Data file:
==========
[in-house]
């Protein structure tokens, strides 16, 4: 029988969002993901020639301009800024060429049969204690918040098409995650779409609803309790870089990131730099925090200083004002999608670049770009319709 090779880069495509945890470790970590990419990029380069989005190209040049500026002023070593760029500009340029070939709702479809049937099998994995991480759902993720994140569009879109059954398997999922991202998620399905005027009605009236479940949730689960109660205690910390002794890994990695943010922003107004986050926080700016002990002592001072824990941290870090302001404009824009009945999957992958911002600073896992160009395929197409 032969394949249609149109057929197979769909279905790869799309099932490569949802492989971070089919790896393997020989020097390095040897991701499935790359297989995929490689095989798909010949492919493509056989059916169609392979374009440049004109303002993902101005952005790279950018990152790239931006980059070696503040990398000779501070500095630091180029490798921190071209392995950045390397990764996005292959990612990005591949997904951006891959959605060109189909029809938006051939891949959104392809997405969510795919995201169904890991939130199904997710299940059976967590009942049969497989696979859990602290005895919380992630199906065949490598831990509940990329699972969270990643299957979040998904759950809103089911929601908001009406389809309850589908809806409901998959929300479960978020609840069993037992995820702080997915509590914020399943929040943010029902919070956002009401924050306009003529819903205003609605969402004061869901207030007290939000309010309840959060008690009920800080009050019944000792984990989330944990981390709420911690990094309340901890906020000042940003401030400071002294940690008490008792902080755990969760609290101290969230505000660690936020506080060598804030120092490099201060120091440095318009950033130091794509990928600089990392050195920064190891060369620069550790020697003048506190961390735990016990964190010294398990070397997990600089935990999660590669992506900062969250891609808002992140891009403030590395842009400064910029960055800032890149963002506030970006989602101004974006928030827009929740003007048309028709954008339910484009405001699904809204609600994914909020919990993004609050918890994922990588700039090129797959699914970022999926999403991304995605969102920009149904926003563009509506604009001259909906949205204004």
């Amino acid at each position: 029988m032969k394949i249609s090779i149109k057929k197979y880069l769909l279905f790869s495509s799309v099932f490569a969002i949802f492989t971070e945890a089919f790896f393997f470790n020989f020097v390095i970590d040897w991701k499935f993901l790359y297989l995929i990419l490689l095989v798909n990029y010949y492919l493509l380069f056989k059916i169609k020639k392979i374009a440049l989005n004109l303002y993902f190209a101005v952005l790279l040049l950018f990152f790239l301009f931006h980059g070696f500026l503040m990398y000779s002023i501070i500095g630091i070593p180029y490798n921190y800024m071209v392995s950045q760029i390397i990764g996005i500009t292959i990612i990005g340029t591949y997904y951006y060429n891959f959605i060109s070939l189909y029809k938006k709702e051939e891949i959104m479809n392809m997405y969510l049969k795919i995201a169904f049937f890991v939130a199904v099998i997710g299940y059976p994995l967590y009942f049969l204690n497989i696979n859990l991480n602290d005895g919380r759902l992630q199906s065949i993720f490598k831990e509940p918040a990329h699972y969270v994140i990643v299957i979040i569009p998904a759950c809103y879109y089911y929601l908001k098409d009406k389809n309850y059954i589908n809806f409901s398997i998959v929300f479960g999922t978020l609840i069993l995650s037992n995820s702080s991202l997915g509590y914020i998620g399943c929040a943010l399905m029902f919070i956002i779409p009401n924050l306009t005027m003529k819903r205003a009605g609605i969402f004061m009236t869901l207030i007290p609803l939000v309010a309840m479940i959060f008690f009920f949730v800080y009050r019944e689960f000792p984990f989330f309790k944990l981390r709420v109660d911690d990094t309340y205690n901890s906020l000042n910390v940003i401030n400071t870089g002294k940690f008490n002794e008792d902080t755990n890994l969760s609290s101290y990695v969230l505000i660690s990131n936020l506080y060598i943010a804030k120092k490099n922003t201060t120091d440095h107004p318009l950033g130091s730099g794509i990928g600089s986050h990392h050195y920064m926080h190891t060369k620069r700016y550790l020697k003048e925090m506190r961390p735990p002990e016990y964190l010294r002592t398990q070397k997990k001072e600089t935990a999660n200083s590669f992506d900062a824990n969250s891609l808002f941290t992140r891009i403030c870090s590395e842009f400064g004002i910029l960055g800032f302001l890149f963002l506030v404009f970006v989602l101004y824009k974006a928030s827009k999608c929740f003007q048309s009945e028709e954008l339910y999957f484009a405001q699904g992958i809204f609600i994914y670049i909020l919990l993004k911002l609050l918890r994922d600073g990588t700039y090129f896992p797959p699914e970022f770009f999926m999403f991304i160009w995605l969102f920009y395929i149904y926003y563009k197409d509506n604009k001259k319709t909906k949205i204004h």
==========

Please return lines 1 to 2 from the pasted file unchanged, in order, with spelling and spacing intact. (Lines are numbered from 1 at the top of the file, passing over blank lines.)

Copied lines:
[in-house]
């Protein structure tokens, strides 16, 4: 029988969002993901020639301009800024060429049969204690918040098409995650779409609803309790870089990131730099925090200083004002999608670049770009319709 090779880069495509945890470790970590990419990029380069989005190209040049500026002023070593760029500009340029070939709702479809049937099998994995991480759902993720994140569009879109059954398997999922991202998620399905005027009605009236479940949730689960109660205690910390002794890994990695943010922003107004986050926080700016002990002592001072824990941290870090302001404009824009009945999957992958911002600073896992160009395929197409 032969394949249609149109057929197979769909279905790869799309099932490569949802492989971070089919790896393997020989020097390095040897991701499935790359297989995929490689095989798909010949492919493509056989059916169609392979374009440049004109303002993902101005952005790279950018990152790239931006980059070696503040990398000779501070500095630091180029490798921190071209392995950045390397990764996005292959990612990005591949997904951006891959959605060109189909029809938006051939891949959104392809997405969510795919995201169904890991939130199904997710299940059976967590009942049969497989696979859990602290005895919380992630199906065949490598831990509940990329699972969270990643299957979040998904759950809103089911929601908001009406389809309850589908809806409901998959929300479960978020609840069993037992995820702080997915509590914020399943929040943010029902919070956002009401924050306009003529819903205003609605969402004061869901207030007290939000309010309840959060008690009920800080009050019944000792984990989330944990981390709420911690990094309340901890906020000042940003401030400071002294940690008490008792902080755990969760609290101290969230505000660690936020506080060598804030120092490099201060120091440095318009950033130091794509990928600089990392050195920064190891060369620069550790020697003048506190961390735990016990964190010294398990070397997990600089935990999660590669992506900062969250891609808002992140891009403030590395842009400064910029960055800032890149963002506030970006989602101004974006928030827009929740003007048309028709954008339910484009405001699904809204609600994914909020919990993004609050918890994922990588700039090129797959699914970022999926999403991304995605969102920009149904926003563009509506604009001259909906949205204004």